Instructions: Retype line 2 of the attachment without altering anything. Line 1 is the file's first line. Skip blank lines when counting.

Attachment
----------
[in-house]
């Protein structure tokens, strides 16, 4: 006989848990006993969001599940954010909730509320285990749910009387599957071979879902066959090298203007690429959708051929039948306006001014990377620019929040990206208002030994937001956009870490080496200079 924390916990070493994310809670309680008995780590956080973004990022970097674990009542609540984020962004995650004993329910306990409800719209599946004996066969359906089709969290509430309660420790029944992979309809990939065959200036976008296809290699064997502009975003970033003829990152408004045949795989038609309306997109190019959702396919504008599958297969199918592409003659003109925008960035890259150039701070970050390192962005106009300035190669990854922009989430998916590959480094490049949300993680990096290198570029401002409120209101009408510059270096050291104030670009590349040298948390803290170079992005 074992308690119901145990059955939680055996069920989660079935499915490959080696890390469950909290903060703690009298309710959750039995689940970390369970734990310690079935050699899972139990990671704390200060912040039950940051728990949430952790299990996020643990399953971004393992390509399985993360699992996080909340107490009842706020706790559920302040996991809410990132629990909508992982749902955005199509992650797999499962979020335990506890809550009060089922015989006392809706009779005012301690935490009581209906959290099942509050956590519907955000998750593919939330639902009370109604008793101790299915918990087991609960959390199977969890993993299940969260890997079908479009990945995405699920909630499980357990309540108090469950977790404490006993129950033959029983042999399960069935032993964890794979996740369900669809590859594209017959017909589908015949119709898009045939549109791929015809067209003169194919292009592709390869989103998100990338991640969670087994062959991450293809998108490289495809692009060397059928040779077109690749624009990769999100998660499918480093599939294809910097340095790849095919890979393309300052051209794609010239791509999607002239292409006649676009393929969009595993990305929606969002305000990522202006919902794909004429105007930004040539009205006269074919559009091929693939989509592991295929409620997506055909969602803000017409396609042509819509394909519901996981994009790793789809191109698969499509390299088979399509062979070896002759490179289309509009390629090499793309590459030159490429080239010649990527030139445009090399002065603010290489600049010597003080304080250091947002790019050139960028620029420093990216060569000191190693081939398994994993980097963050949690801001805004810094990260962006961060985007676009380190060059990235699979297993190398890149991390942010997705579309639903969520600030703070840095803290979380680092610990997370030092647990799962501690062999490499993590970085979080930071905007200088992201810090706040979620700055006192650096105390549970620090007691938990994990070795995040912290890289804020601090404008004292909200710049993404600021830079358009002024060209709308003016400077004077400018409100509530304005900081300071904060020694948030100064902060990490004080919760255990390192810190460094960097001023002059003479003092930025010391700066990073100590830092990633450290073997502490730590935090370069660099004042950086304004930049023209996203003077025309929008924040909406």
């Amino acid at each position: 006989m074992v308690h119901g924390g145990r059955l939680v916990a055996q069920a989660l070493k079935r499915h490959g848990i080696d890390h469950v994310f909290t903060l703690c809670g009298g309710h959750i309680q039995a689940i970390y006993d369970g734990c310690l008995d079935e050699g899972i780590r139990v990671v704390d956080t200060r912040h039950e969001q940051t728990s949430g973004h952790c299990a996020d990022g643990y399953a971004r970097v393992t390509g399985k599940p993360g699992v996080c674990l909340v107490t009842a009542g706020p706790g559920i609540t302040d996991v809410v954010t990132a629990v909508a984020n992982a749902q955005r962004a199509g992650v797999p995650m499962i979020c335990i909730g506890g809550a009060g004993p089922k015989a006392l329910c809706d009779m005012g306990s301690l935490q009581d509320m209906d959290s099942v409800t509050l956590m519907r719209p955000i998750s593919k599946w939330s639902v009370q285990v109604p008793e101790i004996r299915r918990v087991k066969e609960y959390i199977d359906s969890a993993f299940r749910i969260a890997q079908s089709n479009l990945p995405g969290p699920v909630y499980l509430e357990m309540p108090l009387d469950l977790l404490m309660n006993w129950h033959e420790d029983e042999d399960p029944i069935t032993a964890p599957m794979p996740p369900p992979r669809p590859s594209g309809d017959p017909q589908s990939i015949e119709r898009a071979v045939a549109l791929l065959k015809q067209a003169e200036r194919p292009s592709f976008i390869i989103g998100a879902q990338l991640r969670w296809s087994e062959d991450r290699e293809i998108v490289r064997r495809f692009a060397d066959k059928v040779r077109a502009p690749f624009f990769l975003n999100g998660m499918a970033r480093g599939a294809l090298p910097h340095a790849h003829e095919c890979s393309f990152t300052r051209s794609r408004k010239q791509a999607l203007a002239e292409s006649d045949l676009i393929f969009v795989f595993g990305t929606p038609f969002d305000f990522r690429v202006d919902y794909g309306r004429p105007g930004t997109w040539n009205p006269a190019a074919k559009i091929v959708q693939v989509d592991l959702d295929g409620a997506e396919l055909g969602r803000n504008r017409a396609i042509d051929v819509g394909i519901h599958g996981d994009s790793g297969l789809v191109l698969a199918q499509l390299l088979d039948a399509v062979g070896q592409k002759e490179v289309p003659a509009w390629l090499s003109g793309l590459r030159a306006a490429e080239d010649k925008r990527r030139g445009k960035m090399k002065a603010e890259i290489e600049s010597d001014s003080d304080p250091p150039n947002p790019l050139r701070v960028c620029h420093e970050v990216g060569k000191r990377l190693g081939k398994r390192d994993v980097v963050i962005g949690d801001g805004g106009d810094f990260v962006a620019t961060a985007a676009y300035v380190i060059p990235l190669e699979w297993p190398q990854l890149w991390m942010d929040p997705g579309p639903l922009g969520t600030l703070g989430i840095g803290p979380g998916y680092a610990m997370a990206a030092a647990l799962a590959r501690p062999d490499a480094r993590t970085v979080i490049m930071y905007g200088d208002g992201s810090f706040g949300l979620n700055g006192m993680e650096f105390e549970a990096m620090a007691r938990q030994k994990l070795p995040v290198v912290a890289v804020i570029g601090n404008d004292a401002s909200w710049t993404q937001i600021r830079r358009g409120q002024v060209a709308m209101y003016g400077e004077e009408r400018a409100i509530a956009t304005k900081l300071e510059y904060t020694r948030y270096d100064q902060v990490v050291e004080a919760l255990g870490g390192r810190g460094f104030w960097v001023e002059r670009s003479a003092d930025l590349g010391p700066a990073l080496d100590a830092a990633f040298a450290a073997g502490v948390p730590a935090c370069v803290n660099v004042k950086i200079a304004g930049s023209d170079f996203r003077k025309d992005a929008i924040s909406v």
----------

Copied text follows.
């Protein structure tokens, strides 16, 4: 006989848990006993969001599940954010909730509320285990749910009387599957071979879902066959090298203007690429959708051929039948306006001014990377620019929040990206208002030994937001956009870490080496200079 924390916990070493994310809670309680008995780590956080973004990022970097674990009542609540984020962004995650004993329910306990409800719209599946004996066969359906089709969290509430309660420790029944992979309809990939065959200036976008296809290699064997502009975003970033003829990152408004045949795989038609309306997109190019959702396919504008599958297969199918592409003659003109925008960035890259150039701070970050390192962005106009300035190669990854922009989430998916590959480094490049949300993680990096290198570029401002409120209101009408510059270096050291104030670009590349040298948390803290170079992005 074992308690119901145990059955939680055996069920989660079935499915490959080696890390469950909290903060703690009298309710959750039995689940970390369970734990310690079935050699899972139990990671704390200060912040039950940051728990949430952790299990996020643990399953971004393992390509399985993360699992996080909340107490009842706020706790559920302040996991809410990132629990909508992982749902955005199509992650797999499962979020335990506890809550009060089922015989006392809706009779005012301690935490009581209906959290099942509050956590519907955000998750593919939330639902009370109604008793101790299915918990087991609960959390199977969890993993299940969260890997079908479009990945995405699920909630499980357990309540108090469950977790404490006993129950033959029983042999399960069935032993964890794979996740369900669809590859594209017959017909589908015949119709898009045939549109791929015809067209003169194919292009592709390869989103998100990338991640969670087994062959991450293809998108490289495809692009060397059928040779077109690749624009990769999100998660499918480093599939294809910097340095790849095919890979393309300052051209794609010239791509999607002239292409006649676009393929969009595993990305929606969002305000990522202006919902794909004429105007930004040539009205006269074919559009091929693939989509592991295929409620997506055909969602803000017409396609042509819509394909519901996981994009790793789809191109698969499509390299088979399509062979070896002759490179289309509009390629090499793309590459030159490429080239010649990527030139445009090399002065603010290489600049010597003080304080250091947002790019050139960028620029420093990216060569000191190693081939398994994993980097963050949690801001805004810094990260962006961060985007676009380190060059990235699979297993190398890149991390942010997705579309639903969520600030703070840095803290979380680092610990997370030092647990799962501690062999490499993590970085979080930071905007200088992201810090706040979620700055006192650096105390549970620090007691938990994990070795995040912290890289804020601090404008004292909200710049993404600021830079358009002024060209709308003016400077004077400018409100509530304005900081300071904060020694948030100064902060990490004080919760255990390192810190460094960097001023002059003479003092930025010391700066990073100590830092990633450290073997502490730590935090370069660099004042950086304004930049023209996203003077025309929008924040909406």